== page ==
The Washington Capitals survived the First Round. Five overtime games in a six-game series against the spunky Toronto Maple Leafs took the 2017 Capitals to the edge of extinction. The Capitals reward for surviving the young, fast and relentless Maple Leafs? The relentless, fast, and experienced Stanley Cup champion Pittsburgh Penguins.
Sid vs. Ovi, Part 3. Sidney Crosby and Alexander Ovechkin, the best players of their generation, have met twice before in the playoffs. The Penguins won in seven games en route to a Stanley Cup championship in 2009 and dispatched the lumbering Capitals again last season, also en route to a Stanley Cup win.
If the Capitals are able to keep their wits, able to breathe when the game goes sideways, this is finally their year. Alex Ovechkin would play in his first Conference Final. However, Round 1 showed the Capitals are not a seasoned team able to avoid getting tight in big moments.
The Penguins, battered and bruised from nearly two straight years of hockey, would distance themselves from the Capitals… if Kris Letang were healthy. But, the Penguins won’t go to war with the army they want, only the army they have.
There are many would-be’s. In the end, the Penguins will win, in six games.
In 2017, the Capitals are not as lumbering, the Penguins not as fast. The Penguins do have something which will bedevil the Capitals: A resolute counter-punch. The Penguins were outplayed by the Columbus Blue Jackets during important stretches in the First Round. Yet, the Penguins won in five games.
The Penguins can take the Capitals best punch. Can the Capitals take the Penguins right hook? Therein lies the series. When the Maple Leafs pushed the Capitals, the Capitals struggled. Their offense suffered. Goaltender Braden Holtby didn’t look like a Vezina Trophy nominee. And most importantly, the Capitals gripped their sticks so tightly, their white knuckles were visible through their gloves.
The Capitals clutch players Justin Williams (Mr. Game 7) and Evgeny Kuznetsov saved the Capitals season, with overtime goals in Games 5 and 6. It will take more than a couple players who thrive under pressure to beat the Penguins.
The Penguins, conversely, took a beating from the Blue Jackets yet won four of five games. The Penguins did it without Kris Letang or a defense which played well.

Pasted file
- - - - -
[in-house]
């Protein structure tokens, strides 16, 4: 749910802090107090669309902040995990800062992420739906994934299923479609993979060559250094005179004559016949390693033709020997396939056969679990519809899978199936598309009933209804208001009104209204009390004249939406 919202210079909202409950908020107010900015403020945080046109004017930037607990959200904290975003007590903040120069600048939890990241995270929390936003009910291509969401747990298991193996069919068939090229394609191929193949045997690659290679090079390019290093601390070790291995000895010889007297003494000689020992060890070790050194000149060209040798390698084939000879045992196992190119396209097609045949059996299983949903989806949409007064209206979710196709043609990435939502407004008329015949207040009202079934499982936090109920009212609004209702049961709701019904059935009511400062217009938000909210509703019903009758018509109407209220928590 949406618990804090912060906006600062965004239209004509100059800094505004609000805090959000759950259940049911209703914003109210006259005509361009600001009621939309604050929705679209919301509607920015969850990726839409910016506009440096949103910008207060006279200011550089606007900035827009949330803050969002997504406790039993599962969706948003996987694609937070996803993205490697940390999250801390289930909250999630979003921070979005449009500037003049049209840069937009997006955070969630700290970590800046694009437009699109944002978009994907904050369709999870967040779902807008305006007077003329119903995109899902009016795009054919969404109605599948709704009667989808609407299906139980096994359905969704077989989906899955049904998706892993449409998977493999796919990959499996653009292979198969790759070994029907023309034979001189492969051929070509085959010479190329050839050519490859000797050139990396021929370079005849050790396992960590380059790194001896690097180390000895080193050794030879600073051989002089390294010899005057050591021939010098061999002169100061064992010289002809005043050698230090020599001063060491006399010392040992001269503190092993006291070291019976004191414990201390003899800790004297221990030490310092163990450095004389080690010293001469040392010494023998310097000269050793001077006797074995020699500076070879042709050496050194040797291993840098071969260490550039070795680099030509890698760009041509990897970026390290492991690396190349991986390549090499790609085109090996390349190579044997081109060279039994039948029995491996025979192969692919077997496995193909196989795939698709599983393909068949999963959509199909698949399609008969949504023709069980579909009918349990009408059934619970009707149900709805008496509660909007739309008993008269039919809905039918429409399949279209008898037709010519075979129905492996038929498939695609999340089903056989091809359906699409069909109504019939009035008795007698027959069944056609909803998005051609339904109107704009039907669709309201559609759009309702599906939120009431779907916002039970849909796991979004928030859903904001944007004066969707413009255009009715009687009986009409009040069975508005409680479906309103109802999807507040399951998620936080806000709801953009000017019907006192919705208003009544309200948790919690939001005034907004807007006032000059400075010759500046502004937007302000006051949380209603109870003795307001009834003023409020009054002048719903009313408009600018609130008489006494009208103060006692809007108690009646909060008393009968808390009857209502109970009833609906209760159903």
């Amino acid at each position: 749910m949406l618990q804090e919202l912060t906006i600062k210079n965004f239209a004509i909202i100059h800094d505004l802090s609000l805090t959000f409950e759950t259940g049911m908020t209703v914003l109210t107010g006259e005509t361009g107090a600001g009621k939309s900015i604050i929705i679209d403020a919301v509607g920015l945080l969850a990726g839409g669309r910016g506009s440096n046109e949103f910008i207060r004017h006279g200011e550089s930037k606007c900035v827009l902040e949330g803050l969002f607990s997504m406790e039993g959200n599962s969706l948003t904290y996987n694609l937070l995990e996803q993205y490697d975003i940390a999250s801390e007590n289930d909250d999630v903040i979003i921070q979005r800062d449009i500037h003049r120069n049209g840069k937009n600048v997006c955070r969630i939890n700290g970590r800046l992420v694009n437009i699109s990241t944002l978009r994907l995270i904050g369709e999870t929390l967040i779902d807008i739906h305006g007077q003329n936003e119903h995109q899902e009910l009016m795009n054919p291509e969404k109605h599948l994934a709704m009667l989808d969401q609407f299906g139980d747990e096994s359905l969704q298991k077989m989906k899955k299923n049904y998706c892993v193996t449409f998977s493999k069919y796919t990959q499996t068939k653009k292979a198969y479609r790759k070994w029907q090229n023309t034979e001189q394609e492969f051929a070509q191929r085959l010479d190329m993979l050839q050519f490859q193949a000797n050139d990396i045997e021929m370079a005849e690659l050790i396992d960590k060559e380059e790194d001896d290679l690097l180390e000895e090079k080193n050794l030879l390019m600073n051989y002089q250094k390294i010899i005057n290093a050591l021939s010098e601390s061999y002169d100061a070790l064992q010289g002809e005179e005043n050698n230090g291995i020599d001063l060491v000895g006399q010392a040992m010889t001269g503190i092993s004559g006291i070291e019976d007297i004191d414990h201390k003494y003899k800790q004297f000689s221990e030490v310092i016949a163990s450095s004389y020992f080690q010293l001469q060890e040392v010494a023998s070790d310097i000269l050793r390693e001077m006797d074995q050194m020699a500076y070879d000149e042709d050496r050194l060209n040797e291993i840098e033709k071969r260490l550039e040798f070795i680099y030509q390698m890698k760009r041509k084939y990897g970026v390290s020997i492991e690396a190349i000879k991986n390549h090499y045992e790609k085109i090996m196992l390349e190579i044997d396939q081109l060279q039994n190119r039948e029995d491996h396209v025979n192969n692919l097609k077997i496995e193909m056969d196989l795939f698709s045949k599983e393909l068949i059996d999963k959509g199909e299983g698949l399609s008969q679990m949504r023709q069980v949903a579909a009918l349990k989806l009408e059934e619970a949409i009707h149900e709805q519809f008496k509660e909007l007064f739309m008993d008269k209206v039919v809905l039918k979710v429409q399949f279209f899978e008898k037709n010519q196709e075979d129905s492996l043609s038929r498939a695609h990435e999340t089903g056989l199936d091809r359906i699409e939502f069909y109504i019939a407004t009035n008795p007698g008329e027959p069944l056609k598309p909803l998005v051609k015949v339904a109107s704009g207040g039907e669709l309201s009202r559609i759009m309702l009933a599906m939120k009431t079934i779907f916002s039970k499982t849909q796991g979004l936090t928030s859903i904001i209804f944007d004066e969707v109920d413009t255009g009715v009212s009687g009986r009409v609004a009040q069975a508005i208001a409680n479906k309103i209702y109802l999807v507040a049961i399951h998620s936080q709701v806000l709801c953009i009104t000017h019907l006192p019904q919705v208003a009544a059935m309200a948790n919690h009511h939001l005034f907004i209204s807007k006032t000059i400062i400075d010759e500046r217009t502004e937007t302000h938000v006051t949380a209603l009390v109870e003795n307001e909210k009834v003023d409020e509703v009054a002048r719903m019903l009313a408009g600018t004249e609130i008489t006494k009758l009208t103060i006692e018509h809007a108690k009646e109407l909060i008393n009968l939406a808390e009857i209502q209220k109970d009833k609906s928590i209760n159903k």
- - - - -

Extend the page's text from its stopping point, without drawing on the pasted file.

The Penguins may also see injured stalwarts Carl Hagelin and Matt Murray return, soon. Hagelin’s speed would be an important forecheck weapon.
X’s and O’s
The Washington Capitals do not possess a suffocating forecheck, which the Blue Jackets used to great advantage against the Penguins. Nor do the Capitals play a possession game.
The Capitals roster was intact for the entire season. While the Penguins amassed 278 man games lost to injury, the Capitals lost only 49 games. Despite a healthy roster, the Capitals ranked only 21st in team Corsi percentage (48.7%). That lack of puck possession, more so than speed, was the Capitals undoing in the 2016 playoff loss.
The Maple Leafs speed and puck possession was a primer for the Capitals. Further, the Capitals did not have a great answer for the Leafs, when the blue-and-white activated their defense.
The Penguins biggest weakness is currently their ability to break out of their own zone, cleanly. The Capitals lack of great forecheck will allow the Penguins to breath and create offense off the rush. The Penguins defense will be able to join the play more often, as well.
The importance of space for the Penguins defense, the resulting offense from the rush, and the ability of the Penguins defense to join the rush cannot be understated.
The Capitals movement within the offensive zone will be a problem, as will Washington pushing the pace with offensive rushes. Penguins defensemen Brian Dumoulin and Olli Maatta were victimized by the Blue Jackets rush, too often.
The Capitals improved defense (see: Kevin Shattenkirk) reduces the Penguins speed advantage and increases the Capitals ability to play on the rush. However, the Capitals defense should have been more prominent against the Maple Leafs. So, the ice figures to tilt towards the Penguins, as well.
The Penguins forwards will not only need to play 200 feet, but they will need to dominate puck possession, as well. If the Penguins do not dominate the puck, they will be dominated on the scoreboard. Simple.
Braden Holtby learned he is Vezina Trophy nominee, Thursday. Holtby is not a goalie prone to being rattled or bombed. He is easily a top five goalie. He was good against Toronto, but not great. A few softies kept Toronto within striking distance.
The Penguins goal is a somewhat clouded situation. Marc-Andre Fleury was essential in the series win over Columbus, but Matt Murray’s return looms. Since Murray is not yet skating, and Tristan Jarry remains on the roster, Fleury figures to play at least Game 1 and likely Game 2. However, the situation could change any day.
Fleury was fantastic against Columbus. He played a nuanced game and directed rebounds, even if his defensemen were not able to play them forward. Fleury withstood the offensive onslaught without cracking. In fact, Fleury played his best game in the series clinching Game 5.
We’ll debate the Fleury-Murray thing as the week goes on…
Pens in 6
Goaltending could be as important deciding factor as which team plays on the rush. If either Penguins goalie is not at least good, the Capitals will win the series. The Penguins cannot afford any facet of their game to be less than solid.
If the Penguins stumble, or the defense does not improve, the Capitals will finally get over the Penguins hump.
The bet here is the Penguins will solidify their backside, goaltending will hold up, and the forwards will continue converting chances.
Pens in 6.